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Operation Warp Speed coronavirus vaccine efforts, Vaxart stock

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  • The Trump administration’s coronavirus vaccine program, called Operation Warp Speed, has been shrouded in secrecy since launching in May.
  • Some tiny biotechs have started to announce they have been selected as part of Operation Warp Speed, sending their stocks soaring.
  • The government has said that Operation Warp Speed selected 14 vaccine research programs, but it has declined to specify which companies are involved.
  • Warp Speed is the federal government’s effort to have 300 million doses of a safe and effective vaccine by January 2021.
  • Visit Business Insider’s homepage for more stories.

On Friday, a tiny San Francisco biotech made a bold claim.

The biotech called Vaxart said it was chosen by Operation Warp Speed, an effort from the Trump administration to speed up work on a coronavirus vaccine and make an immunization broadly available by early next year.

In reality, its vaccine candidate has just been selected for early research in primates. Other major companies are already testing coronavirus vaccines in people. Still, the stock more than doubled on Friday, before giving up some of its gains.

“When I read the news this morning, they made this sound like it was a major component of Operation Warp Speed,” said biotech investor Brad Loncar. “It’s not like this is some huge bet by the government on this technology. It’s just being folded into some animal studies.”

A spokesman at the Department of Health and Human Services, which oversees Warp Speed, declined to comment. Vaxart declined to make executives available for interviews and didn’t respond to written questions.

Operation Warp Speed’s goal is 300 million doses of a coronavirus vaccine by January

The US government launched Operation Warp Speed last month. It’s an effort spanning several federal agencies that aims to have 300 million doses of a safe and effective coronavirus vaccine by January 2021. The government said it selected 14 vaccine programs to initially focus on, with plans to cut that number in half over the next few months. But it hasn’t publicly identified the drugmakers and biotechs who are involved.

The New York Times reported on June 3 that the Trump administration had picked five vaccine projects for Operation Warp Speed, from Moderna, Oxford and AstraZeneca, Johnson & Johnson, Merck, and Pfizer.

Pfizer has publicly said that it’s involved with Operation Warp Speed and Moderna has confirmed its vaccine is part of the program. The US is also funding a vaccine being developed by GlaxoSmithKline and Sanofi, which was not included in the reported list of finalists.

Vaxart’s small size and lack of experience in bringing vaccines to market also raises questions about the company’s ability to meet the goals of Operation Warp Speed.

Robinhood’s most popular stock

The company, which went public in 2018 through a reverse merger, had 14 employees at the end of 2019. By mid-March, Vaxart was down to 10 workers, and the company said in a securities filings that its workforce “would be insufficient to commercialize our vaccine product candidates.”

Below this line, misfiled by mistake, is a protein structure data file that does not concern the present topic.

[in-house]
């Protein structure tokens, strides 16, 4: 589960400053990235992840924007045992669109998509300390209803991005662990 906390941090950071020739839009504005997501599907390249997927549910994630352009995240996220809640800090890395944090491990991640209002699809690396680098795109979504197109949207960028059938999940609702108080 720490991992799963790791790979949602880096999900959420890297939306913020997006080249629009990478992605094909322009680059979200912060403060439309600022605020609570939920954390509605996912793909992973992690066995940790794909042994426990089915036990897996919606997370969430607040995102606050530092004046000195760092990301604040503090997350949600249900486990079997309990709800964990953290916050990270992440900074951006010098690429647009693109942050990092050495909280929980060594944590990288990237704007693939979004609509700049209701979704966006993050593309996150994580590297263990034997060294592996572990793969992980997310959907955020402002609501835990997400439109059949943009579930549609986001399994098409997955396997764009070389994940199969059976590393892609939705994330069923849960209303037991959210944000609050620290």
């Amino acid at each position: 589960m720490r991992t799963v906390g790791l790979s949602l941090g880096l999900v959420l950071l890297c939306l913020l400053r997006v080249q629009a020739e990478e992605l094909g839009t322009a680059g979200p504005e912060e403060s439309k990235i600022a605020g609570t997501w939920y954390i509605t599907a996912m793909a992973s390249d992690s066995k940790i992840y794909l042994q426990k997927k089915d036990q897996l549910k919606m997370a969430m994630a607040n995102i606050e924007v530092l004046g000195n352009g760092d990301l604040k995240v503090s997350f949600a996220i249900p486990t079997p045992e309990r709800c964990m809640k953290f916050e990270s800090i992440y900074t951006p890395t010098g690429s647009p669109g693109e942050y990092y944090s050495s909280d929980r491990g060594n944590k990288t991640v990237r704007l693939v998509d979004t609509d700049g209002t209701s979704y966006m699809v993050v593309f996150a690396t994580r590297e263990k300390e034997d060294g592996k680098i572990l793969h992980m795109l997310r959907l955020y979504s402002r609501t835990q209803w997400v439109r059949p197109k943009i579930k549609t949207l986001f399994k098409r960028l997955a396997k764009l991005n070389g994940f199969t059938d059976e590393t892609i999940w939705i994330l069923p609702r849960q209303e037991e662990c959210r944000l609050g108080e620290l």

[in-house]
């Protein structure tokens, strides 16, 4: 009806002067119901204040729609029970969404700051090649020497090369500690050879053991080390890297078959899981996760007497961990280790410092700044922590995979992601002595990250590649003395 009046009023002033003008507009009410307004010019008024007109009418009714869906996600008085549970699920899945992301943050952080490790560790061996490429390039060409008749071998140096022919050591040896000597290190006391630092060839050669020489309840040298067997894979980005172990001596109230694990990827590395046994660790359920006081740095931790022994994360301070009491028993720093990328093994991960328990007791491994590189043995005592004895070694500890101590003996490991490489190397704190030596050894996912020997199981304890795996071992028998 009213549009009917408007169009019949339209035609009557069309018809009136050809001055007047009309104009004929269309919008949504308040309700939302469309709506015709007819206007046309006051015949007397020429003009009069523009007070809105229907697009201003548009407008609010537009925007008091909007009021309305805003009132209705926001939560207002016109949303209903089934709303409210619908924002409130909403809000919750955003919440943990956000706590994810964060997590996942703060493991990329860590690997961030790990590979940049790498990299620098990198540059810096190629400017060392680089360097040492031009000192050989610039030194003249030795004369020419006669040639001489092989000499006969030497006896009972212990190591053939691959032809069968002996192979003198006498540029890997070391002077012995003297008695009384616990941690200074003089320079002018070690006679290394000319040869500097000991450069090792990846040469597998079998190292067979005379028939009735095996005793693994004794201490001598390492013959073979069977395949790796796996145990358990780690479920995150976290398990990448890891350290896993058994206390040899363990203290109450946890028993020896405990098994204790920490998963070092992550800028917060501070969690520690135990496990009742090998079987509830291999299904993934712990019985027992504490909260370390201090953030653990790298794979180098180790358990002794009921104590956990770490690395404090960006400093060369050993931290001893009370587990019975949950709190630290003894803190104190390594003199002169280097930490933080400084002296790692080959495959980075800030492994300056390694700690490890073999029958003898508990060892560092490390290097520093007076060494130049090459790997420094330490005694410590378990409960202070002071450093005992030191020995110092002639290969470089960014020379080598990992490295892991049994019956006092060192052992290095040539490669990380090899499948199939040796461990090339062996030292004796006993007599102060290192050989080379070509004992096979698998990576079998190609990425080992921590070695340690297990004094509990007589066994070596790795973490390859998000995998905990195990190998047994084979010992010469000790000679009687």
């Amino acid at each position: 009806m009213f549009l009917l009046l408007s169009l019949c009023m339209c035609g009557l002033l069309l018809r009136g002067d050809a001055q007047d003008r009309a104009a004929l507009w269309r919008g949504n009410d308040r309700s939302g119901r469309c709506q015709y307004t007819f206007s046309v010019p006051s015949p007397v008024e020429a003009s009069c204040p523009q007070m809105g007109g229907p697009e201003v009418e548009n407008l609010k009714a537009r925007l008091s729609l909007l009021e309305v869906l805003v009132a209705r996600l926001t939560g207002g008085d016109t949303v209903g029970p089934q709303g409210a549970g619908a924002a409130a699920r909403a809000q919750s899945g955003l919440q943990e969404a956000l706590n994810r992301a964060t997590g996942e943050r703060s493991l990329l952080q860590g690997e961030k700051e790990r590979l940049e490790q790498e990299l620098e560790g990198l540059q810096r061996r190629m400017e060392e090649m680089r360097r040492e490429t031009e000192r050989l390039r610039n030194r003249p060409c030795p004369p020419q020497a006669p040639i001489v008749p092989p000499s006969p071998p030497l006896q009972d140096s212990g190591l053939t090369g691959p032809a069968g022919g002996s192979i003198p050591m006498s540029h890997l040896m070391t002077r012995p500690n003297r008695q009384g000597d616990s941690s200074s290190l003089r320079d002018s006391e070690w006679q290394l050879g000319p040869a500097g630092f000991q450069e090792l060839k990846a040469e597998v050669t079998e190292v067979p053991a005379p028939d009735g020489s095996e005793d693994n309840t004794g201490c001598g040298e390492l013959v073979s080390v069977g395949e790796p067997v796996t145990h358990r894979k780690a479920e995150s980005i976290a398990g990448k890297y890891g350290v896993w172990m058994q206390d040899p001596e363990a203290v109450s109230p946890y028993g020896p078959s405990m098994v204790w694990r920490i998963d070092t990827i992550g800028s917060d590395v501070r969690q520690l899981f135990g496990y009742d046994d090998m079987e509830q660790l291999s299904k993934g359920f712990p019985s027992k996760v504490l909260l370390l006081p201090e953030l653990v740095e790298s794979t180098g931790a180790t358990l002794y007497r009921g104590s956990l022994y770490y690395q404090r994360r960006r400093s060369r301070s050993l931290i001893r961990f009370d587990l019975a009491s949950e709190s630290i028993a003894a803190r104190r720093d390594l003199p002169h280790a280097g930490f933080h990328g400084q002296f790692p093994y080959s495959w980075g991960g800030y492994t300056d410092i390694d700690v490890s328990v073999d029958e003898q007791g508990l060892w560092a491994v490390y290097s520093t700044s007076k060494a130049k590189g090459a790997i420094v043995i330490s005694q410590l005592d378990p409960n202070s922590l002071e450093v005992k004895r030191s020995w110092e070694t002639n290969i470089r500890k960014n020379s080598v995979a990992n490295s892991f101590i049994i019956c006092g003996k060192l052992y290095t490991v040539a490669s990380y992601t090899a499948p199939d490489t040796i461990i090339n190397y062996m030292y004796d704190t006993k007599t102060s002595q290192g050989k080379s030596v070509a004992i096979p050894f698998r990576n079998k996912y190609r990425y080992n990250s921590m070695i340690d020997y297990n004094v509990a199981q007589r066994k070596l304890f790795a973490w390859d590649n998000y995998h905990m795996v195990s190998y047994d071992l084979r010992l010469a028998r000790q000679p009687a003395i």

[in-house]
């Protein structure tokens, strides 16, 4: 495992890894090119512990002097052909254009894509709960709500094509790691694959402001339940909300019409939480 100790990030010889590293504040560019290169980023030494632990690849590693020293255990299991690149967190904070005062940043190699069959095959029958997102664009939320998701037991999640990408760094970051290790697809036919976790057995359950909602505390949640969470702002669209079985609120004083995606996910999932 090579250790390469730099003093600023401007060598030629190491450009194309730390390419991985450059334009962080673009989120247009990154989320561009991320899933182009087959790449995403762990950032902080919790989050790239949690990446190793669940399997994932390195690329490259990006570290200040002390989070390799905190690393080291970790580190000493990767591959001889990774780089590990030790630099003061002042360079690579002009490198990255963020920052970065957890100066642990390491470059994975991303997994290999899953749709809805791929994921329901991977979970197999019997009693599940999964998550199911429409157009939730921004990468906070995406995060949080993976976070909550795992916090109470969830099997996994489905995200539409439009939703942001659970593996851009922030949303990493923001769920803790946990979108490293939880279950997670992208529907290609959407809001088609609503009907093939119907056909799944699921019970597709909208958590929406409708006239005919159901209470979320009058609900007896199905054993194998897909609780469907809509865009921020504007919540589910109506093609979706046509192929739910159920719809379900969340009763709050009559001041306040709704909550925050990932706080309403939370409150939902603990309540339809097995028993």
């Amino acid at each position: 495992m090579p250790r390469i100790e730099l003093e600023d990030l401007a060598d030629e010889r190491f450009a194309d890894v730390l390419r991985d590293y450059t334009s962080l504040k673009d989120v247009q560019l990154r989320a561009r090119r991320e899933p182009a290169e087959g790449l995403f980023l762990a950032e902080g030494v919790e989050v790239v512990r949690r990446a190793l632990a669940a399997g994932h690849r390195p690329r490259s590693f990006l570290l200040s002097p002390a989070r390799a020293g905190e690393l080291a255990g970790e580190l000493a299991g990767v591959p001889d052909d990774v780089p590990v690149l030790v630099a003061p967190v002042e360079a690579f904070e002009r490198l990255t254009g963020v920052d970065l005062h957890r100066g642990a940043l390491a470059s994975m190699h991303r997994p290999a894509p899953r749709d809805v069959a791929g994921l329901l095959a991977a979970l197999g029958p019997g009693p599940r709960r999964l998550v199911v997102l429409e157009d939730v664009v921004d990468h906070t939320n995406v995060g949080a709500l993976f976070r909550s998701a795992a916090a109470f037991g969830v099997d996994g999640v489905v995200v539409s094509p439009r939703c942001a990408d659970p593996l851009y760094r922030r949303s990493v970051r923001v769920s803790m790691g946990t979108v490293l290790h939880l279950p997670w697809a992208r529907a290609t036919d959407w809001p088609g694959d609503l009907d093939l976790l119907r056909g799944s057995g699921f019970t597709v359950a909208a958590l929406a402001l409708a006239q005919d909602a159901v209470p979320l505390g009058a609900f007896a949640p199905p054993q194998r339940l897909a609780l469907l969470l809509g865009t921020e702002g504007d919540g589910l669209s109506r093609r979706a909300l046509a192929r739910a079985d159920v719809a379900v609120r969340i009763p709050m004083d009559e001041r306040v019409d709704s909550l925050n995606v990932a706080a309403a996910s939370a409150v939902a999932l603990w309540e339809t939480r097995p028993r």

“If they’re wanting to really get in the race they need more capability than what a company with 10 employees on their 10-K can possibly have,” veteran drug researcher Derek Lowe told Business Insider, referring to the company’s annual filing. 

Lowe said he does like the idea of trying as many platforms as possible against the coronavirus, including Vaxart’s oral tablet idea. But he also questioned why a biotech like Vaxart has not landed a partner company for its technology that could accelerate its work. Several big vaccine developers like GlaxoSmithKline, Merck, and Sanofi have partnered with many small drug companies on vaccine programs.

Vaxart’s most advanced vaccine program is an experimental flu vaccine that’s in mid-stage trials. It hasn’t developed any approved vaccines or gotten a candidate into large, late-stage trials, and doesn’t have manufacturing facilities.

Vaxart has benefited significantly from investor enthusiasm for its coronavirus claims. It started the year trading at around 36 cents per share, and traded on Friday around $8, an increase of more than 2,000%. On Friday, it was the most popular stock to buy on the trading app Robinhood, according to Robintrack.

Read more: The US will make a coronavirus vaccine free to ‘vulnerable’ Americans, a senior Operation Warp Speed official pledges

Another small biotech also touted its relationship with OWS, leading to a stock spike

It’s not the first time a small biotech has gotten a big boost by touting work with Warp Speed.

ImmunityBio and NantKwest, two biotechs run by billionaire Patrick Soon-Shiong, said they were selected to be part of Operation Warp Speed in a May 27 statement.

“ImmunityBio is honored to have been selected as one of the 14 companies for Operation Warp Speed and is committed to moving our vaccine candidate through the process to prevent people from contracting this deadly virus,” said Soon-Shiong, the CEO of ImmunityBio and NantKwest.

NantKwest, which is publicly traded, saw its shares jump 39% the day of that release. At the time, HHS wouldn’t say whether Soon-Shiong’s companies were involved with OWS. 

The US Biological Advanced Research and Development Authority agreed to fund a study of its vaccine on monkeys, Soon-Shiong said in a May 27 interview with Business Insider, when asked to describe NantKwest’s relationship with Operation Warp Speed. 

Like VaxArt, NantKwest has not produced any approved drugs. The biotech had been focused on treating cancer.

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